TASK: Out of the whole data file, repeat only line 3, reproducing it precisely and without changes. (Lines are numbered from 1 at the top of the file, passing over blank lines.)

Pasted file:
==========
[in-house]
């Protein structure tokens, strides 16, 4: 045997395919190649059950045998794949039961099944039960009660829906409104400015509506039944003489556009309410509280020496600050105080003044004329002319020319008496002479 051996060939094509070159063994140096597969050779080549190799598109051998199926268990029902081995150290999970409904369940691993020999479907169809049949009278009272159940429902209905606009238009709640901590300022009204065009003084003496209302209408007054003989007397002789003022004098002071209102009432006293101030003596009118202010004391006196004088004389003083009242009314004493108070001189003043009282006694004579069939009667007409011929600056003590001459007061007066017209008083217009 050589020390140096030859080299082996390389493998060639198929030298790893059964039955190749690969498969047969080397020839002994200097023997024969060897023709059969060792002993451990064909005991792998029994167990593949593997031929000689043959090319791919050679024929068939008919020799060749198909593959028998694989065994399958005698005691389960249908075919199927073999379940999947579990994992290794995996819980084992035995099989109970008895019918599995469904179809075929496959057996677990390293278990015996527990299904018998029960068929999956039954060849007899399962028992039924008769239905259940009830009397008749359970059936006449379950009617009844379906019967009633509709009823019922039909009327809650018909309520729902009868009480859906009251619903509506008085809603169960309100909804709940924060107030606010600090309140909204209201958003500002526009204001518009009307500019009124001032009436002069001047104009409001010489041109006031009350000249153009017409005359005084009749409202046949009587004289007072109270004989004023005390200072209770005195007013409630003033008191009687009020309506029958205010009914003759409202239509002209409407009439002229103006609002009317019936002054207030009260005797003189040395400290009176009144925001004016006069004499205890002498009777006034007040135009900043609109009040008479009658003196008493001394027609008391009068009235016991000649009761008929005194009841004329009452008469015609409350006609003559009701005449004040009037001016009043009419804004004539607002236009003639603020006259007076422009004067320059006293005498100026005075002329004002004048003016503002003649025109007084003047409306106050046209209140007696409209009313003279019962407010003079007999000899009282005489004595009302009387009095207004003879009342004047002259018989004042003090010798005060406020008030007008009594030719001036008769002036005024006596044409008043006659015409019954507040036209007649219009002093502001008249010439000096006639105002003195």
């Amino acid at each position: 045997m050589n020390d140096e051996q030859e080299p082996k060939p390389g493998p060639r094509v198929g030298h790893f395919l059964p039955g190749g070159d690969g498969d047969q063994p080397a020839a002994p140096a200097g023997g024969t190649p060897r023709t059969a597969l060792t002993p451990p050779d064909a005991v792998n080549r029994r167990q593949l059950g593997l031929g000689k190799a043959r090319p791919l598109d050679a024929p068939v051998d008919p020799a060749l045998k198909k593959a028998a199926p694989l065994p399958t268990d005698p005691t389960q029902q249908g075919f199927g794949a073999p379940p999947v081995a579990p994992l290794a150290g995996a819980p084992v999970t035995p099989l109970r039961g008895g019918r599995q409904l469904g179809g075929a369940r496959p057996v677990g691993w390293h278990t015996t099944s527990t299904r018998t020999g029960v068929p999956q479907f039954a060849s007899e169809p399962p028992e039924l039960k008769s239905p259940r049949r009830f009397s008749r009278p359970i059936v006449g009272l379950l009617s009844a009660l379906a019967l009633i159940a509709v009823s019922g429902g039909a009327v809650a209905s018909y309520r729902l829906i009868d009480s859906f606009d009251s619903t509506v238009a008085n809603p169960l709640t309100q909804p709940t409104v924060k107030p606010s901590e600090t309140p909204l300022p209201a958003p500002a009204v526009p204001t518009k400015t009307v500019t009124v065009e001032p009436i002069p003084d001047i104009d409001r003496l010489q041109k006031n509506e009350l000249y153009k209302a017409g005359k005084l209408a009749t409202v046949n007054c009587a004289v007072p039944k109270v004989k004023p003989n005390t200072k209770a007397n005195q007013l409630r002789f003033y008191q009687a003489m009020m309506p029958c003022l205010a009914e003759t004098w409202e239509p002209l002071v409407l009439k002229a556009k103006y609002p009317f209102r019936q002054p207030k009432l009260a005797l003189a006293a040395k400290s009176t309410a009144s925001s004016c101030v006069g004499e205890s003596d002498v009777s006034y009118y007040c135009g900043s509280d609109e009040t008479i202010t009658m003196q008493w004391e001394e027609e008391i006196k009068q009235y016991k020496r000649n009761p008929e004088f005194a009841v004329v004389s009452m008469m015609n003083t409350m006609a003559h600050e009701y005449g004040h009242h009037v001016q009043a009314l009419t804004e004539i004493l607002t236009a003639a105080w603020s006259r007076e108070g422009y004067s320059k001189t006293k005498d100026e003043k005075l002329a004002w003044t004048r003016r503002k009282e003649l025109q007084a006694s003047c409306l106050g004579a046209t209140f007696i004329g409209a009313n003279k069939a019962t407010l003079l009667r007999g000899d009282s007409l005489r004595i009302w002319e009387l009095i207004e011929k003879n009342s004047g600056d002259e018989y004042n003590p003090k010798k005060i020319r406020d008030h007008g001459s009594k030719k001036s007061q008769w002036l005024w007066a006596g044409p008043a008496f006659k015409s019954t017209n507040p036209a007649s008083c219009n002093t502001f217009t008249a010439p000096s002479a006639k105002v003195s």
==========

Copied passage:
């Amino acid at each position: 045997m050589n020390d140096e051996q030859e080299p082996k060939p390389g493998p060639r094509v198929g030298h790893f395919l059964p039955g190749g070159d690969g498969d047969q063994p080397a020839a002994p140096a200097g023997g024969t190649p060897r023709t059969a597969l060792t002993p451990p050779d064909a005991v792998n080549r029994r167990q593949l059950g593997l031929g000689k190799a043959r090319p791919l598109d050679a024929p068939v051998d008919p020799a060749l045998k198909k593959a028998a199926p694989l065994p399958t268990d005698p005691t389960q029902q249908g075919f199927g794949a073999p379940p999947v081995a579990p994992l290794a150290g995996a819980p084992v999970t035995p099989l109970r039961g008895g019918r599995q409904l469904g179809g075929a369940r496959p057996v677990g691993w390293h278990t015996t099944s527990t299904r018998t020999g029960v068929p999956q479907f039954a060849s007899e169809p399962p028992e039924l039960k008769s239905p259940r049949r009830f009397s008749r009278p359970i059936v006449g009272l379950l009617s009844a009660l379906a019967l009633i159940a509709v009823s019922g429902g039909a009327v809650a209905s018909y309520r729902l829906i009868d009480s859906f606009d009251s619903t509506v238009a008085n809603p169960l709640t309100q909804p709940t409104v924060k107030p606010s901590e600090t309140p909204l300022p209201a958003p500002a009204v526009p204001t518009k400015t009307v500019t009124v065009e001032p009436i002069p003084d001047i104009d409001r003496l010489q041109k006031n509506e009350l000249y153009k209302a017409g005359k005084l209408a009749t409202v046949n007054c009587a004289v007072p039944k109270v004989k004023p003989n005390t200072k209770a007397n005195q007013l409630r002789f003033y008191q009687a003489m009020m309506p029958c003022l205010a009914e003759t004098w409202e239509p002209l002071v409407l009439k002229a556009k103006y609002p009317f209102r019936q002054p207030k009432l009260a005797l003189a006293a040395k400290s009176t309410a009144s925001s004016c101030v006069g004499e205890s003596d002498v009777s006034y009118y007040c135009g900043s509280d609109e009040t008479i202010t009658m003196q008493w004391e001394e027609e008391i006196k009068q009235y016991k020496r000649n009761p008929e004088f005194a009841v004329v004389s009452m008469m015609n003083t409350m006609a003559h600050e009701y005449g004040h009242h009037v001016q009043a009314l009419t804004e004539i004493l607002t236009a003639a105080w603020s006259r007076e108070g422009y004067s320059k001189t006293k005498d100026e003043k005075l002329a004002w003044t004048r003016r503002k009282e003649l025109q007084a006694s003047c409306l106050g004579a046209t209140f007696i004329g409209a009313n003279k069939a019962t407010l003079l009667r007999g000899d009282s007409l005489r004595i009302w002319e009387l009095i207004e011929k003879n009342s004047g600056d002259e018989y004042n003590p003090k010798k005060i020319r406020d008030h007008g001459s009594k030719k001036s007061q008769w002036l005024w007066a006596g044409p008043a008496f006659k015409s019954t017209n507040p036209a007649s008083c219009n002093t502001f217009t008249a010439p000096s002479a006639k105002v003195s």